Eric Jerome Dickey on Writing Black Best-Sellers

Novelist Eric Jerome Dickey i i

Novelist Eric Jerome Dickey Curtis Wilson hide caption

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Novelist Eric Jerome Dickey

Novelist Eric Jerome Dickey

Curtis Wilson

Novelist Eric Jerome Dickey's mix of black romance and intrigue has made him one of the most-read African American writers in the U.S. He talks to Farai Chideya about his latest thriller, Sleeping With Strangers, and how to satisfy readers' expectations and still keep them guessing.

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FARAI CHIDEYA, host:

Best-selling author Eric Jerome Dickey's latest novel will get your blood racing. "Sleeping with Strangers" takes readers on a sexy, violent ride through the U.S. and Europe with a man called Gideon. Gideon is a hit man running from police, a murderous past, and a broken heart. Dickey recently explained why he wanted to create a heroic bad boy.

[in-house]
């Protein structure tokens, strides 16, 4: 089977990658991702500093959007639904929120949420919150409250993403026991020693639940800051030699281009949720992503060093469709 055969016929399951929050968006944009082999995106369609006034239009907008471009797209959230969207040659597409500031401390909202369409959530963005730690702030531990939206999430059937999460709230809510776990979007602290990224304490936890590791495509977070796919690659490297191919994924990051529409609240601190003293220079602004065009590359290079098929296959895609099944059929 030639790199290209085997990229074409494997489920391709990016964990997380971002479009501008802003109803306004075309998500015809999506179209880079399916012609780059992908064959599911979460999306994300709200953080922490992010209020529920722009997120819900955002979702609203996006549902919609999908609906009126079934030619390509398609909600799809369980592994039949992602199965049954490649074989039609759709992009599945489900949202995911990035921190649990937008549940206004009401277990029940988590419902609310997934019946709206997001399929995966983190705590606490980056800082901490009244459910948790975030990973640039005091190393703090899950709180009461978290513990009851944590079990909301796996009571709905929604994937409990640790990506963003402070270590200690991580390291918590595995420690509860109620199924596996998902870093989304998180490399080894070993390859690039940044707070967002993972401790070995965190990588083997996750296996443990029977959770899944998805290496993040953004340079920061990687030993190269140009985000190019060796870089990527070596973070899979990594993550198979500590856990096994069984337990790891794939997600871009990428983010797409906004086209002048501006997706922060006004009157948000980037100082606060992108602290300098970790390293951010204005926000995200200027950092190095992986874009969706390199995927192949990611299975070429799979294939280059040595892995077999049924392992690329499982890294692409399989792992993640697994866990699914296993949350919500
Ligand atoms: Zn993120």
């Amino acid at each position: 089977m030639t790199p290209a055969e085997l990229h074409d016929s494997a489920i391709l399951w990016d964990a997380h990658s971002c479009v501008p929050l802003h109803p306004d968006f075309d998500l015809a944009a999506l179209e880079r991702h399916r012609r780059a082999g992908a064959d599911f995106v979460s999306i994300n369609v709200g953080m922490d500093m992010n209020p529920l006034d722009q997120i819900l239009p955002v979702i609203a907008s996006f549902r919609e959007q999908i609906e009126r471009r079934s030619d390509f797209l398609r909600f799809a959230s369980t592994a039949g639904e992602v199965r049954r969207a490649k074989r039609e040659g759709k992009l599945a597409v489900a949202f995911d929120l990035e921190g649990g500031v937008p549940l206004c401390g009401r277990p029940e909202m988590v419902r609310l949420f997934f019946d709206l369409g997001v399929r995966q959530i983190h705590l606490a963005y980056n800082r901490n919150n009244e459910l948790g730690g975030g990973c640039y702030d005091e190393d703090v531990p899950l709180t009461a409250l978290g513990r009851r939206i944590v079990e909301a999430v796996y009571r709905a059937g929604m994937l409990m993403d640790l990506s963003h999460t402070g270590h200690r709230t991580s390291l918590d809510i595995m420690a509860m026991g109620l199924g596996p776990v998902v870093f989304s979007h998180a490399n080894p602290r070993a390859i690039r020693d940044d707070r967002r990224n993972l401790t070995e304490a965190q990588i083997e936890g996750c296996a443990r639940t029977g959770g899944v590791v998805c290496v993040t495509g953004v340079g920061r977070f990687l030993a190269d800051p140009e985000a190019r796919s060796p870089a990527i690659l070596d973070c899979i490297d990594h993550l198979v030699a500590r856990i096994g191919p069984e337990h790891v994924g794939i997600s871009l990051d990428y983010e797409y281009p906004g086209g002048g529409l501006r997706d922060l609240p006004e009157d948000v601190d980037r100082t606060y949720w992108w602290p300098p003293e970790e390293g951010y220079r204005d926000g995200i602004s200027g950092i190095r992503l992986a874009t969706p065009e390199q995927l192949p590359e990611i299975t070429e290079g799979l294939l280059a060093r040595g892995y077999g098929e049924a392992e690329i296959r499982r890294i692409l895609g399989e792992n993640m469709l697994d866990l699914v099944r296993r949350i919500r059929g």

Mr. ERIC JEROME DICKEY (Author, "Sleeping with Strangers"): A lot of other writers of characters who are hitmen, you know, so for me it was just an extension of trying to find a different character based on what I've done before. You know, I've done con man. I've done grifters. I've done engineers. I I've done stand-up comics. And so for me, Gideon was just this perfect character for this particular type of story that I was craving to do. How much of Gideon do you want, you know.

CHIDEYA: Well, Gideon, I have to say it's one these things where I'm the kind of person who will watch some violent movies kind of through my fingers. And I was like - I was kind of reading through my fingers, I was like, eww, oh. Why did you turn in a direction that was more physical, more...

Mr. DICKEY: I've done physical before. I've done...

CHIDEYA: But this is really...

Mr. DICKEY: Yeah. And I know - but it's - you know, I think when it comes to writing, people say sex and violence are the two hardest things to write. And I don't shy away from either one of them. I've written violent scenes in "Liar's Game" and "Thieves' Paradise" and "Drive Me Crazy." So for me it's still an extension of that. You know, Gideon is a hit man. He's a little more extreme than other characters who've been in different types of fights in other novels.